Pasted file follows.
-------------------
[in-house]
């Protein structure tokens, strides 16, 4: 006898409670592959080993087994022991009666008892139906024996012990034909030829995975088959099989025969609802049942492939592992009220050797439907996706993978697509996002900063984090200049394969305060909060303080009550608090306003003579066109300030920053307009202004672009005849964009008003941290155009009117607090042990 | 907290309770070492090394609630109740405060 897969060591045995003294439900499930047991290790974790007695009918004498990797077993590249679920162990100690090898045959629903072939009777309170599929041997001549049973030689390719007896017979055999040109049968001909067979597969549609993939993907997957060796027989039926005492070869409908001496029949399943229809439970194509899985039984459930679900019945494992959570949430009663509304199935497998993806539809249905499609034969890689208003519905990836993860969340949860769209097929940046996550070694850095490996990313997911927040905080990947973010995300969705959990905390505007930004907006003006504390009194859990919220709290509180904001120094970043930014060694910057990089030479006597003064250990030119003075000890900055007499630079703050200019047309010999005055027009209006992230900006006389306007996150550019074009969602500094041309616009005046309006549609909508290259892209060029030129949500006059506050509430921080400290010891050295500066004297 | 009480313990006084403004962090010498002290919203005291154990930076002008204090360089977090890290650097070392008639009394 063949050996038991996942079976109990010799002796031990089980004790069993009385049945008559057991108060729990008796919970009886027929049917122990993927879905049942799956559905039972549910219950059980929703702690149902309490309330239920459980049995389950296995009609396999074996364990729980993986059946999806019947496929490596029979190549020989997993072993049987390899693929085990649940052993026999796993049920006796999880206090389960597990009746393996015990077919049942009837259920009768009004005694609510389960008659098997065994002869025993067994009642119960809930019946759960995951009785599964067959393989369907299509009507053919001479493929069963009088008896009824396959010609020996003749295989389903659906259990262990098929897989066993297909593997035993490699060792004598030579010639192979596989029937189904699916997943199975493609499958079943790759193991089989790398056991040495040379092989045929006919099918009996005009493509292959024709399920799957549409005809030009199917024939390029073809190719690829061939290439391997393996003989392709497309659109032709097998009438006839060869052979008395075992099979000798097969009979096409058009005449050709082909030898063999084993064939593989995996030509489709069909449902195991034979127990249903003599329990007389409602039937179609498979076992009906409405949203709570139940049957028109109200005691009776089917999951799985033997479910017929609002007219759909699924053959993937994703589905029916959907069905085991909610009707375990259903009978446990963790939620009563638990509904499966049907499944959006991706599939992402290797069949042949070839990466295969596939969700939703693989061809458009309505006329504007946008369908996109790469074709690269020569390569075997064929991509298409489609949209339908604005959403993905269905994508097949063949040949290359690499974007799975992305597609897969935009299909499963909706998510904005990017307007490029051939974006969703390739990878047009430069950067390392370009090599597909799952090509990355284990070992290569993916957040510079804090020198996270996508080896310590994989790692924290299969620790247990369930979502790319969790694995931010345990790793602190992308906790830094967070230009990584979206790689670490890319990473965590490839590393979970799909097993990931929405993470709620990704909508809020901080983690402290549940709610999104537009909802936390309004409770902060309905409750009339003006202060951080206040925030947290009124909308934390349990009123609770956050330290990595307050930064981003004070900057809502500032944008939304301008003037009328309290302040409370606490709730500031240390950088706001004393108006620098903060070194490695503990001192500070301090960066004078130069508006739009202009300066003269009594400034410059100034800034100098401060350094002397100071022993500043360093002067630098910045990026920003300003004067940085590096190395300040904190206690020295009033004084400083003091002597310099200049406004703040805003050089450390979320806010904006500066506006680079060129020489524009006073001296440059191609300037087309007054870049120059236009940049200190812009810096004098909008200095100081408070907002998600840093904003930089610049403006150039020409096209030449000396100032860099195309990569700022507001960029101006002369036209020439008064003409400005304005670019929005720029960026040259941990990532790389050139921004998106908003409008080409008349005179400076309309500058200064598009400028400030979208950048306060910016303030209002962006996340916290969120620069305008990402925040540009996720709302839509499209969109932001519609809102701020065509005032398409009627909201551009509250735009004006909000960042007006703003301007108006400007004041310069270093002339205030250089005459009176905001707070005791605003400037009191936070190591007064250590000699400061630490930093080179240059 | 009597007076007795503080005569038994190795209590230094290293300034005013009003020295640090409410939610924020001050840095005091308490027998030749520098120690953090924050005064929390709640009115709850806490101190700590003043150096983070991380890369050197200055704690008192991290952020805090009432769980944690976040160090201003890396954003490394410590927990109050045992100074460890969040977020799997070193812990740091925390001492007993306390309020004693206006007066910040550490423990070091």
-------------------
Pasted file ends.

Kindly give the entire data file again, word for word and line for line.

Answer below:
[in-house]
């Protein structure tokens, strides 16, 4: 006898409670592959080993087994022991009666008892139906024996012990034909030829995975088959099989025969609802049942492939592992009220050797439907996706993978697509996002900063984090200049394969305060909060303080009550608090306003003579066109300030920053307009202004672009005849964009008003941290155009009117607090042990 | 907290309770070492090394609630109740405060 897969060591045995003294439900499930047991290790974790007695009918004498990797077993590249679920162990100690090898045959629903072939009777309170599929041997001549049973030689390719007896017979055999040109049968001909067979597969549609993939993907997957060796027989039926005492070869409908001496029949399943229809439970194509899985039984459930679900019945494992959570949430009663509304199935497998993806539809249905499609034969890689208003519905990836993860969340949860769209097929940046996550070694850095490996990313997911927040905080990947973010995300969705959990905390505007930004907006003006504390009194859990919220709290509180904001120094970043930014060694910057990089030479006597003064250990030119003075000890900055007499630079703050200019047309010999005055027009209006992230900006006389306007996150550019074009969602500094041309616009005046309006549609909508290259892209060029030129949500006059506050509430921080400290010891050295500066004297 | 009480313990006084403004962090010498002290919203005291154990930076002008204090360089977090890290650097070392008639009394 063949050996038991996942079976109990010799002796031990089980004790069993009385049945008559057991108060729990008796919970009886027929049917122990993927879905049942799956559905039972549910219950059980929703702690149902309490309330239920459980049995389950296995009609396999074996364990729980993986059946999806019947496929490596029979190549020989997993072993049987390899693929085990649940052993026999796993049920006796999880206090389960597990009746393996015990077919049942009837259920009768009004005694609510389960008659098997065994002869025993067994009642119960809930019946759960995951009785599964067959393989369907299509009507053919001479493929069963009088008896009824396959010609020996003749295989389903659906259990262990098929897989066993297909593997035993490699060792004598030579010639192979596989029937189904699916997943199975493609499958079943790759193991089989790398056991040495040379092989045929006919099918009996005009493509292959024709399920799957549409005809030009199917024939390029073809190719690829061939290439391997393996003989392709497309659109032709097998009438006839060869052979008395075992099979000798097969009979096409058009005449050709082909030898063999084993064939593989995996030509489709069909449902195991034979127990249903003599329990007389409602039937179609498979076992009906409405949203709570139940049957028109109200005691009776089917999951799985033997479910017929609002007219759909699924053959993937994703589905029916959907069905085991909610009707375990259903009978446990963790939620009563638990509904499966049907499944959006991706599939992402290797069949042949070839990466295969596939969700939703693989061809458009309505006329504007946008369908996109790469074709690269020569390569075997064929991509298409489609949209339908604005959403993905269905994508097949063949040949290359690499974007799975992305597609897969935009299909499963909706998510904005990017307007490029051939974006969703390739990878047009430069950067390392370009090599597909799952090509990355284990070992290569993916957040510079804090020198996270996508080896310590994989790692924290299969620790247990369930979502790319969790694995931010345990790793602190992308906790830094967070230009990584979206790689670490890319990473965590490839590393979970799909097993990931929405993470709620990704909508809020901080983690402290549940709610999104537009909802936390309004409770902060309905409750009339003006202060951080206040925030947290009124909308934390349990009123609770956050330290990595307050930064981003004070900057809502500032944008939304301008003037009328309290302040409370606490709730500031240390950088706001004393108006620098903060070194490695503990001192500070301090960066004078130069508006739009202009300066003269009594400034410059100034800034100098401060350094002397100071022993500043360093002067630098910045990026920003300003004067940085590096190395300040904190206690020295009033004084400083003091002597310099200049406004703040805003050089450390979320806010904006500066506006680079060129020489524009006073001296440059191609300037087309007054870049120059236009940049200190812009810096004098909008200095100081408070907002998600840093904003930089610049403006150039020409096209030449000396100032860099195309990569700022507001960029101006002369036209020439008064003409400005304005670019929005720029960026040259941990990532790389050139921004998106908003409008080409008349005179400076309309500058200064598009400028400030979208950048306060910016303030209002962006996340916290969120620069305008990402925040540009996720709302839509499209969109932001519609809102701020065509005032398409009627909201551009509250735009004006909000960042007006703003301007108006400007004041310069270093002339205030250089005459009176905001707070005791605003400037009191936070190591007064250590000699400061630490930093080179240059 | 009597007076007795503080005569038994190795209590230094290293300034005013009003020295640090409410939610924020001050840095005091308490027998030749520098120690953090924050005064929390709640009115709850806490101190700590003043150096983070991380890369050197200055704690008192991290952020805090009432769980944690976040160090201003890396954003490394410590927990109050045992100074460890969040977020799997070193812990740091925390001492007993306390309020004693206006007066910040550490423990070091």